From the last presidential campaign, three slogans come to mind that embody the Trumpian call to fearmongering, isolationism and reductionism: “Make America Great Again” and “Lock Her Up” and “Build the Wall.” While the latter two slogans are action-oriented, “Make America Great Again” is packed with cringe-worthy beliefs that encompass notions of free-loaders (both countries and persons of color), of resentment (of political correctness, multiculturalism, elites, government itself, globalism), and of rightness (finally, someone who will say out loud what I’ve believed all these years and act on it).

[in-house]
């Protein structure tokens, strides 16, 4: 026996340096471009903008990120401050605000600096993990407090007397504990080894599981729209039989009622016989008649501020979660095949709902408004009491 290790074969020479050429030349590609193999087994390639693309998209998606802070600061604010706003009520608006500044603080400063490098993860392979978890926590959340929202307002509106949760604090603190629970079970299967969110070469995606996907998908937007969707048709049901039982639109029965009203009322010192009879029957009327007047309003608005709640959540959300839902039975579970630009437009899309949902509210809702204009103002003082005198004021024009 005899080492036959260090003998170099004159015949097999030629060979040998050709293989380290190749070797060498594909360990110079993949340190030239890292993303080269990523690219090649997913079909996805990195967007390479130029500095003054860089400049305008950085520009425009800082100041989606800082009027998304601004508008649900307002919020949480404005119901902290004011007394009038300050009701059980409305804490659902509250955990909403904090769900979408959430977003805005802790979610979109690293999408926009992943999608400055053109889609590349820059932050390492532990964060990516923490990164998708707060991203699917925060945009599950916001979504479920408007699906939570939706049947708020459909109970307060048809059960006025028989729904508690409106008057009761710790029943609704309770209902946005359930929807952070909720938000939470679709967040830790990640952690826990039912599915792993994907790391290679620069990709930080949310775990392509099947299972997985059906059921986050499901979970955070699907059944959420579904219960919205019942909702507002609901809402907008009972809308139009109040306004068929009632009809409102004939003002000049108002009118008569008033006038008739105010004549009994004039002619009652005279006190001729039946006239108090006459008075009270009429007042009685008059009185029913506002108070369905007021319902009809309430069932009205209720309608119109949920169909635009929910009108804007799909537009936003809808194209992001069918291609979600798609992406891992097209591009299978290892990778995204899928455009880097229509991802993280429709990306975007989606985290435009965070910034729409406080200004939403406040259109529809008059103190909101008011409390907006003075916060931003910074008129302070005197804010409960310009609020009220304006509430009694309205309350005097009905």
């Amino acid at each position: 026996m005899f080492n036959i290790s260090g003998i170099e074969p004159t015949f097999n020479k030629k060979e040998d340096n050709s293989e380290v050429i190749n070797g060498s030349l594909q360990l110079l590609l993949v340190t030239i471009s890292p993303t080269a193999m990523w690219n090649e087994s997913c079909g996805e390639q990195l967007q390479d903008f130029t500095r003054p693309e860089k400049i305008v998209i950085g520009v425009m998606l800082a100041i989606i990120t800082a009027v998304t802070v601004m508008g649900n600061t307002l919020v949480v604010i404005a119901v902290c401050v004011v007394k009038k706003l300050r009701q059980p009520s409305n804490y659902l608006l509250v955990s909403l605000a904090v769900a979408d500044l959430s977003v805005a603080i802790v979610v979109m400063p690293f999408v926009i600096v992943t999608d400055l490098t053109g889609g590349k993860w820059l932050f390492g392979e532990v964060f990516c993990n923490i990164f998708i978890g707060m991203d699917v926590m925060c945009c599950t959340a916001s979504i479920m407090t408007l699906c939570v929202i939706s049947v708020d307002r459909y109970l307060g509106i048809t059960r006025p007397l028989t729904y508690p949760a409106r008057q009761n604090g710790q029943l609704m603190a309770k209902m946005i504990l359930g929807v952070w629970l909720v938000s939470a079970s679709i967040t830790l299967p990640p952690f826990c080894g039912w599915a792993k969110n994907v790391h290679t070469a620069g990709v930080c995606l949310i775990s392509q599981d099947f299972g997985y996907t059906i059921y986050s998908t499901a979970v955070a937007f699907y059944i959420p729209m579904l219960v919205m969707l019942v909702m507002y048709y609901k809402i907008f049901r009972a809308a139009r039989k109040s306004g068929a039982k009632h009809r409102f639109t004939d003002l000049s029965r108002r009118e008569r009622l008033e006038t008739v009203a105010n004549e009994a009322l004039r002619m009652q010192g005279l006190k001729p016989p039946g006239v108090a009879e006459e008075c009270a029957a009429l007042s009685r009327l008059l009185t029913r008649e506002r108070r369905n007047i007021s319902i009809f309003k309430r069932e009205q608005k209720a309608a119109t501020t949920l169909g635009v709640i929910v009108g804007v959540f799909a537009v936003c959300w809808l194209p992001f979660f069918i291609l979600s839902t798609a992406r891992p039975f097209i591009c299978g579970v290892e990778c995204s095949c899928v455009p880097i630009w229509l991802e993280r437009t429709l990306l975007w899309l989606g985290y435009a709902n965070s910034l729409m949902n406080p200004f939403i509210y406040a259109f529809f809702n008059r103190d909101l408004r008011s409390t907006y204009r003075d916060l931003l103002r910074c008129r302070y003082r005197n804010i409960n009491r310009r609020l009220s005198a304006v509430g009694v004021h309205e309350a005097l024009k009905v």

In her incandescent chronicle of the history of the United States, These Truths, Jill Lepore concludes:
As Trump began his term in office, Americans fought over immigration and guns, sex and religion…. The truths upon which the nation was founded—equality, sovereignty, and consent—had been retold after the Civil War. Modern liberalism came out of that political settlement, and the United States, abandoning isolationism, had carried that vision to the world: the rule of law, individual rights, democratic government, open borders and free markets. The fight to make good on the promise of the nation’s founding truths held the country together for a century, during the long struggle for civil rights. And yet the nation came apart all the same, all over again.” (786-787)
In earlier columns, I’ve covered the failure of a significant portion of our population to vote and analyzed the impacts to our three branches of government from the current administration. Ten of those columns are still so relevant today that I included them in the book, Reconsidering Risk, published last summer.